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Addition by subtraction

It's been three months since the Buffalo Board of Ed decided to adopt a turnaround model for seven failing schools that involves hiring outside groups to run those schools. (The board ended up in July deciding not to hire outside groups this year for four of those schools.)

Ever since the board's initial decision in May, there's been much discussion regarding what these educational partnership organizations actually are supposed to do, and how they are supposed to function. Since this is all new in New York State, there's quite a bit of deciphering to do.

Countless times in the past three months, I've heard everyone from state officials to the superintendent to board members say that the EPO is supposed to take the place of the superintendent, as it relates to the particular school that the EPO is in charge of. In other words, the EPO is supposed to report directly to the board, so the superintendent will be responsible for fewer schools.

Plenty of people were surprised when word spread that Superintendent James Williams wanted to add an administrator to central office to oversee the EPOs, seeing as the EPOs are supposed to be directly reporting to the board, not the district's administration.

Board President Lou Petrucci said the new administrator would eventually take on more responsibilities, as more low-performing schools are identified and potentially taken out from under the superintendent's responsibilities.

"This person is going to act as the liaison between the board and the EPOs," Petrucci said. "It will also be the person who coordinates any support the EPOs need in City Hall."

The new administrative position has not yet been posted.

In the meantime, other changes pertaining to the EPOs have already been made.

For the past few months, Amber Dixon, executive director of accountability, and Debbie Buckley, who runs the district's grants department, have been the point people for all things EPO-related. They have been charged with getting up to speed on the rules governing EPOs, which seem to be constantly evolving, as this is an entirely new model in education in New York State.

In recent days, the superintendent pulled Dixon and Buckley off those EPO duties and instead put Debra Sykes and Anne Botticelli, both associate superintendents, in charge of the EPOs.

That is not sitting well with some board members.

"It's clear the EPOs and the board want Debbie Buckley and Amber Dixon," said Mary Ruth Kapsiak, vice president for student achievement. "So how does [Williams] get to make that call? How can you take somebody who's been to all the meetings and knows all the integral parts off a piece that's so integral to the district?"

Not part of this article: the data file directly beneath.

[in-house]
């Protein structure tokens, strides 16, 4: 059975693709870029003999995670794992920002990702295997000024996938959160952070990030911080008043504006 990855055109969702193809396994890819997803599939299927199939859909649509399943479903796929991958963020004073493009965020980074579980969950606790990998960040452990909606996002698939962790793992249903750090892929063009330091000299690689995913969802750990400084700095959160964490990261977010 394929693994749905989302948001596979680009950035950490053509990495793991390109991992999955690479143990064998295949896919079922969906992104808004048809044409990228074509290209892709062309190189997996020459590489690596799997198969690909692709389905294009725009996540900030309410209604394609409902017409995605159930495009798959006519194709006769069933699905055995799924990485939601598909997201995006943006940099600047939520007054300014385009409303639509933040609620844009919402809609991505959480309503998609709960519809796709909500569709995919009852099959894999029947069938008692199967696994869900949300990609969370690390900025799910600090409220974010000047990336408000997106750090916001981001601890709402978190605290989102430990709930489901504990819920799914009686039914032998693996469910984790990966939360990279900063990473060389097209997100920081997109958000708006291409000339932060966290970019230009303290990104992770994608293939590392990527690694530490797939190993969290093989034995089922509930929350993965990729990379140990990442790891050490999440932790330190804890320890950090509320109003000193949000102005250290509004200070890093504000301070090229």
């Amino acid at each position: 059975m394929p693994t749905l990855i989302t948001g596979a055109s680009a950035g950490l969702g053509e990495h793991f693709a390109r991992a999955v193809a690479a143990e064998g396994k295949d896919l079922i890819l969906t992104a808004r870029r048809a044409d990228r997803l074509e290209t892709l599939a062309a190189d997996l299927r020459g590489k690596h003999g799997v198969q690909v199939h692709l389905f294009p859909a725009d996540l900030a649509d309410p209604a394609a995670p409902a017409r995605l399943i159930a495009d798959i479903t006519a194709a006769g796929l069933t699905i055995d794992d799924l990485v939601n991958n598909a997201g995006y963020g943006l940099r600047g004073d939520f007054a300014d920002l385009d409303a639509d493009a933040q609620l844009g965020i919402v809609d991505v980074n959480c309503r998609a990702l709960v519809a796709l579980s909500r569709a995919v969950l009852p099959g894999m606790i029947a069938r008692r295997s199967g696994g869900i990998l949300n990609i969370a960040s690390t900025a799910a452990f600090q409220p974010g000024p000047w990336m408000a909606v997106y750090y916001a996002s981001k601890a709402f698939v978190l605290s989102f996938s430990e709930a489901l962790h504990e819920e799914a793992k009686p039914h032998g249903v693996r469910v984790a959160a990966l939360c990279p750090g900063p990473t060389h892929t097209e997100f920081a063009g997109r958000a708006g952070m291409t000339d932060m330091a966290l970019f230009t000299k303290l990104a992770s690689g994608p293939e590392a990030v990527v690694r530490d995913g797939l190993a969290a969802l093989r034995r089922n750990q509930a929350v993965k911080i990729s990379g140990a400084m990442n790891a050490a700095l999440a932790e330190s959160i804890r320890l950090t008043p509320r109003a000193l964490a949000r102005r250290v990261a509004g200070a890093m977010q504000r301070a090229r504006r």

- Mary Pasciak

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About School Zone

Denise Jewell Gee

Denise Jewell Gee

Denise Jewell Gee joined The Buffalo News in 2007 and currently covers education and suburban schools. She also writes a column for the City & Region section and previously covered government in Erie County and Niagara Falls. Gee graduated from Boston University with degrees in journalism and political science.

@denisejewellgee |

Tiffany Lankes

Tiffany Lankes

Tiffany Lankes joined The Buffalo News in 2013 and primarily covers the Buffalo Public Schools. She has written about education since 2003 at newspapers in Florida and New York. In 2008, she was a nominated finalist for The Pulitzer Prize. Lankes is an Amherst native and graduate of Sacred Heart Academy and Syracuse University. She started her journalism career writing for the News’ NeXt section.

@TiffanyLankes |

Sandra Tan

Sandra Tan

Sandra Tan has been a cityside reporter for The Buffalo News since 2000 and currently covers the Buffalo Public Schools beat. She previously covered the Williamsville school district and was a full-time education reporter for five years prior to joining The News. She graduated from the Columbia Graduate School of Journalism.

@BNschoolzone |

Deidre Williams

Deidre Williams

Deidre Williams began working for The Buffalo News in 1999 and currently covers Buffalo Public Schools. She formerly was a suburban reporter on the Northtowns beat and has been a cityside reporter covering communities since 2004. Williams has a mass communications degree from Towson University.

@DeidreWilliamsB |